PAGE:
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ISSN: 2161-0533
Orthopedic & Muscular System: Current Research
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Recombinant AAV Vectors as Tools to Study and Treat Human Disorders

Magali Cucchiarini*

Center of Experimental Orthopaedics, Saarland University Medical Center, Germany

*Corresponding Author:
Magali Cucchiarini, PhD
Associate Professor for Molecular Biology
Center of Experimental Orthopaedics
Saarland University Medical Center
Kirrbergerstr. Bldg 37, D-66421 Homburg/Saar, Germany
Tel: ++49-6841-1624987
Fax: ++49-6841-1624988
E-mail: [email protected]

Received Date: December 01, 2012; Accepted Date: December 05, 2012; Published Date: December 20, 2012

Citation: Cucchiarini M (2012) Recombinant AAV Vectors as Tools to Study and Treat Human Disorders. Orthop Muscul Syst S1:e001. doi:10.4172/2161-0533.S1-e001

Copyright: © 2012 Cucchiarini M. This is an open-access article distributed under the terms of the Creative Commons Attribution License, which permits unrestricted use, distribution, and reproduction in any medium, provided the original author and source are credited.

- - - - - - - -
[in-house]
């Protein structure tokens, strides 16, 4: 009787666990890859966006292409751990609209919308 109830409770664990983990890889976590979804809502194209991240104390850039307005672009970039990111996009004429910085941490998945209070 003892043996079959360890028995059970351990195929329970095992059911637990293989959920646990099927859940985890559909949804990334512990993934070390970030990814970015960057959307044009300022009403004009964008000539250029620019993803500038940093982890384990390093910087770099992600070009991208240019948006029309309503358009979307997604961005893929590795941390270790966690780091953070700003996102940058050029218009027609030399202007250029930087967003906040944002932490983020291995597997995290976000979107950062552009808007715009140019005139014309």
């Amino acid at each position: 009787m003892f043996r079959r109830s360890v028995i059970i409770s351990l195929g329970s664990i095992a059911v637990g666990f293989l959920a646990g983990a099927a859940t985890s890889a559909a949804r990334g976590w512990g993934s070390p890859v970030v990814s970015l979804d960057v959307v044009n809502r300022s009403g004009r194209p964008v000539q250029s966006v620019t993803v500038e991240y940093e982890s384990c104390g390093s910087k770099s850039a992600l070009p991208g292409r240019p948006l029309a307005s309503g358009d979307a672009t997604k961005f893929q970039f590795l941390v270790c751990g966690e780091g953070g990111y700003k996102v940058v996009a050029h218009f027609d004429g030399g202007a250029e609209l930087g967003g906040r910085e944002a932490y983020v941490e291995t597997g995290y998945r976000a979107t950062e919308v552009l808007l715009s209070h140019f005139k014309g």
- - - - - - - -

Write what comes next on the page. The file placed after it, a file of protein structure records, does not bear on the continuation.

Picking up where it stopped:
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Gene transfer, especially for the goal of human gene therapy, is the principle of administrating therapeutic coding sequences in a target for sustained expression instead of providing a final product with short pharmacological half-life. The identification of genes associated with diverse human pathologies and the expansion of gene transfer vectors has allowed to develop a broad range of models of human disorders and to establish the first human clinical trials, to find applications at clinical levels for genetic disorders, neurologic and muscle disorders, cardiovascular diseases, infectious and other acquired diseases, for degenerative, chronic, inflammatory, or age-related diseases, and for tumors. The most common strategies are gene replacement therapies (gene targeting) or gene addition (growth and transcription factors, cytokines, and antagonists), the transfer of inhibitory nucleic acids, and the application of enhancers of immune responses (genetic vaccines). Evidence of the functionality of a gene transfer protocol necessitates an evaluation in culture systems in vitro prior to translation in vivo by either transplantation of cells genetically modified ex vivo or by direct administration of the candidate treatment in vivo. Direct approaches are simpler, as the cells are not manipulated before reimplantion, but indirect strategies permit a thorough characterization of the modified cells, without injecting viral particles, and are better suited when cell repopulation is an issue like for regenerative medicine.